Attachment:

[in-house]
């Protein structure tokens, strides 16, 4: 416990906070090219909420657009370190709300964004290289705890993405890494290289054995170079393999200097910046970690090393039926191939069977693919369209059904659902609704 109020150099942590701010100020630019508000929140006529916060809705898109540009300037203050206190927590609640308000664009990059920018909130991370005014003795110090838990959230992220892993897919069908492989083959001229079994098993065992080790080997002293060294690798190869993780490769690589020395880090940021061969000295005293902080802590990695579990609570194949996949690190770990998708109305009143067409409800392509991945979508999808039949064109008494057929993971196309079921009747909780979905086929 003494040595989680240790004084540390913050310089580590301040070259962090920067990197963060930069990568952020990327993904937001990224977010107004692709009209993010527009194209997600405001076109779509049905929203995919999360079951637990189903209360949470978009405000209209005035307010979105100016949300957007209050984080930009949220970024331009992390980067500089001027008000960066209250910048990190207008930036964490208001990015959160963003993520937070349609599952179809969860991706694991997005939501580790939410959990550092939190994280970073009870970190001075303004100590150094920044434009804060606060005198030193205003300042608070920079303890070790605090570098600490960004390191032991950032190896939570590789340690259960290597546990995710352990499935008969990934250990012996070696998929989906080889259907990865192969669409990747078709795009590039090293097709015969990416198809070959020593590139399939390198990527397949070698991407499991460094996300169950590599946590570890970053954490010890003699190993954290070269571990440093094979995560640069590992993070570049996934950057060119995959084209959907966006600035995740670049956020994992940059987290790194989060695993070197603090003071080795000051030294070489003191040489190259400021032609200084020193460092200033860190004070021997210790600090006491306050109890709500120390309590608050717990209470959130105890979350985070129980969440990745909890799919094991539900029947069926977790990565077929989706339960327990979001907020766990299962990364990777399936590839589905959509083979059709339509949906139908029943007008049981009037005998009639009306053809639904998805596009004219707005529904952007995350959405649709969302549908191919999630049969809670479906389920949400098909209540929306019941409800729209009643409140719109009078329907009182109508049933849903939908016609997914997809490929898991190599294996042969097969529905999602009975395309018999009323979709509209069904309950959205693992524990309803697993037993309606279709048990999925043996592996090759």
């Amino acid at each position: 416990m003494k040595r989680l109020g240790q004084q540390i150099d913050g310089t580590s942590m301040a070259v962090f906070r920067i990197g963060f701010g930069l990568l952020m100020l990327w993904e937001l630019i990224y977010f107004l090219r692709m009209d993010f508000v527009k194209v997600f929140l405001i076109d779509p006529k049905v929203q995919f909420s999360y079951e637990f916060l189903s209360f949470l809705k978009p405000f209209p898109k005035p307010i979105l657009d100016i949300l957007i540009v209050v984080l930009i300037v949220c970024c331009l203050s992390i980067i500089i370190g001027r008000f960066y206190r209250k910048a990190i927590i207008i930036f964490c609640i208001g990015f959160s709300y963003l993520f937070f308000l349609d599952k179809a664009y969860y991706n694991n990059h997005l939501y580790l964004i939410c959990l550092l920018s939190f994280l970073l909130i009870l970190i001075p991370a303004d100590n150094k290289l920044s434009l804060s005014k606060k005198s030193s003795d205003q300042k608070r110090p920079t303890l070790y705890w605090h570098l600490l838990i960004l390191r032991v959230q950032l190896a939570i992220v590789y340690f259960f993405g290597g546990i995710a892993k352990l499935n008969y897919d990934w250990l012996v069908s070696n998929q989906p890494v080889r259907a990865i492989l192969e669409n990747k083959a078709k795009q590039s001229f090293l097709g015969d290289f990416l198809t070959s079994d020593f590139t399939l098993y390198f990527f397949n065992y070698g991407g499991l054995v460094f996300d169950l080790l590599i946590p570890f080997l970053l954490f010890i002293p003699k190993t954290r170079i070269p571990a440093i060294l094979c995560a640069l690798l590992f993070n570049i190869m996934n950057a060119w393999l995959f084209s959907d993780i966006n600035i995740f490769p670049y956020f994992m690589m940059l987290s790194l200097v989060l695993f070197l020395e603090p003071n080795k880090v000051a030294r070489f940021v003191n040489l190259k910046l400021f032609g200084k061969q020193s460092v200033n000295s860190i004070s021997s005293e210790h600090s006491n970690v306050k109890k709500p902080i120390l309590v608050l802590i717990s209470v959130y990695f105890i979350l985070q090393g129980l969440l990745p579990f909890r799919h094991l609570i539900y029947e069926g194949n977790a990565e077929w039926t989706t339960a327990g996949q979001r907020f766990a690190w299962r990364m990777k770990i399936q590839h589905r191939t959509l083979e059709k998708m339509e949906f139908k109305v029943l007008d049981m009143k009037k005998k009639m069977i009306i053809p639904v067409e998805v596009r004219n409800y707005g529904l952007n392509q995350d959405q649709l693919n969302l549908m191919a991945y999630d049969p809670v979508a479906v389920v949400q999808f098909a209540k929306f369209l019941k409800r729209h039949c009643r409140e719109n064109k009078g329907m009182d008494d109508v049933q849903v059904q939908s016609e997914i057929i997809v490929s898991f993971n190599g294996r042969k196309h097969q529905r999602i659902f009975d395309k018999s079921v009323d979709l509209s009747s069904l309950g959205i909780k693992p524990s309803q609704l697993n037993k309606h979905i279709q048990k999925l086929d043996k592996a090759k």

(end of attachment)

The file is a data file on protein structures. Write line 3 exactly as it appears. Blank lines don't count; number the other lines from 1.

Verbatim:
């Amino acid at each position: 416990m003494k040595r989680l109020g240790q004084q540390i150099d913050g310089t580590s942590m301040a070259v962090f906070r920067i990197g963060f701010g930069l990568l952020m100020l990327w993904e937001l630019i990224y977010f107004l090219r692709m009209d993010f508000v527009k194209v997600f929140l405001i076109d779509p006529k049905v929203q995919f909420s999360y079951e637990f916060l189903s209360f949470l809705k978009p405000f209209p898109k005035p307010i979105l657009d100016i949300l957007i540009v209050v984080l930009i300037v949220c970024c331009l203050s992390i980067i500089i370190g001027r008000f960066y206190r209250k910048a990190i927590i207008i930036f964490c609640i208001g990015f959160s709300y963003l993520f937070f308000l349609d599952k179809a664009y969860y991706n694991n990059h997005l939501y580790l964004i939410c959990l550092l920018s939190f994280l970073l909130i009870l970190i001075p991370a303004d100590n150094k290289l920044s434009l804060s005014k606060k005198s030193s003795d205003q300042k608070r110090p920079t303890l070790y705890w605090h570098l600490l838990i960004l390191r032991v959230q950032l190896a939570i992220v590789y340690f259960f993405g290597g546990i995710a892993k352990l499935n008969y897919d990934w250990l012996v069908s070696n998929q989906p890494v080889r259907a990865i492989l192969e669409n990747k083959a078709k795009q590039s001229f090293l097709g015969d290289f990416l198809t070959s079994d020593f590139t399939l098993y390198f990527f397949n065992y070698g991407g499991l054995v460094f996300d169950l080790l590599i946590p570890f080997l970053l954490f010890i002293p003699k190993t954290r170079i070269p571990a440093i060294l094979c995560a640069l690798l590992f993070n570049i190869m996934n950057a060119w393999l995959f084209s959907d993780i966006n600035i995740f490769p670049y956020f994992m690589m940059l987290s790194l200097v989060l695993f070197l020395e603090p003071n080795k880090v000051a030294r070489f940021v003191n040489l190259k910046l400021f032609g200084k061969q020193s460092v200033n000295s860190i004070s021997s005293e210790h600090s006491n970690v306050k109890k709500p902080i120390l309590v608050l802590i717990s209470v959130y990695f105890i979350l985070q090393g129980l969440l990745p579990f909890r799919h094991l609570i539900y029947e069926g194949n977790a990565e077929w039926t989706t339960a327990g996949q979001r907020f766990a690190w299962r990364m990777k770990i399936q590839h589905r191939t959509l083979e059709k998708m339509e949906f139908k109305v029943l007008d049981m009143k009037k005998k009639m069977i009306i053809p639904v067409e998805v596009r004219n409800y707005g529904l952007n392509q995350d959405q649709l693919n969302l549908m191919a991945y999630d049969p809670v979508a479906v389920v949400q999808f098909a209540k929306f369209l019941k409800r729209h039949c009643r409140e719109n064109k009078g329907m009182d008494d109508v049933q849903v059904q939908s016609e997914i057929i997809v490929s898991f993971n190599g294996r042969k196309h097969q529905r999602i659902f009975d395309k018999s079921v009323d979709l509209s009747s069904l309950g959205i909780k693992p524990s309803q609704l697993n037993k309606h979905i279709q048990k999925l086929d043996k592996a090759k």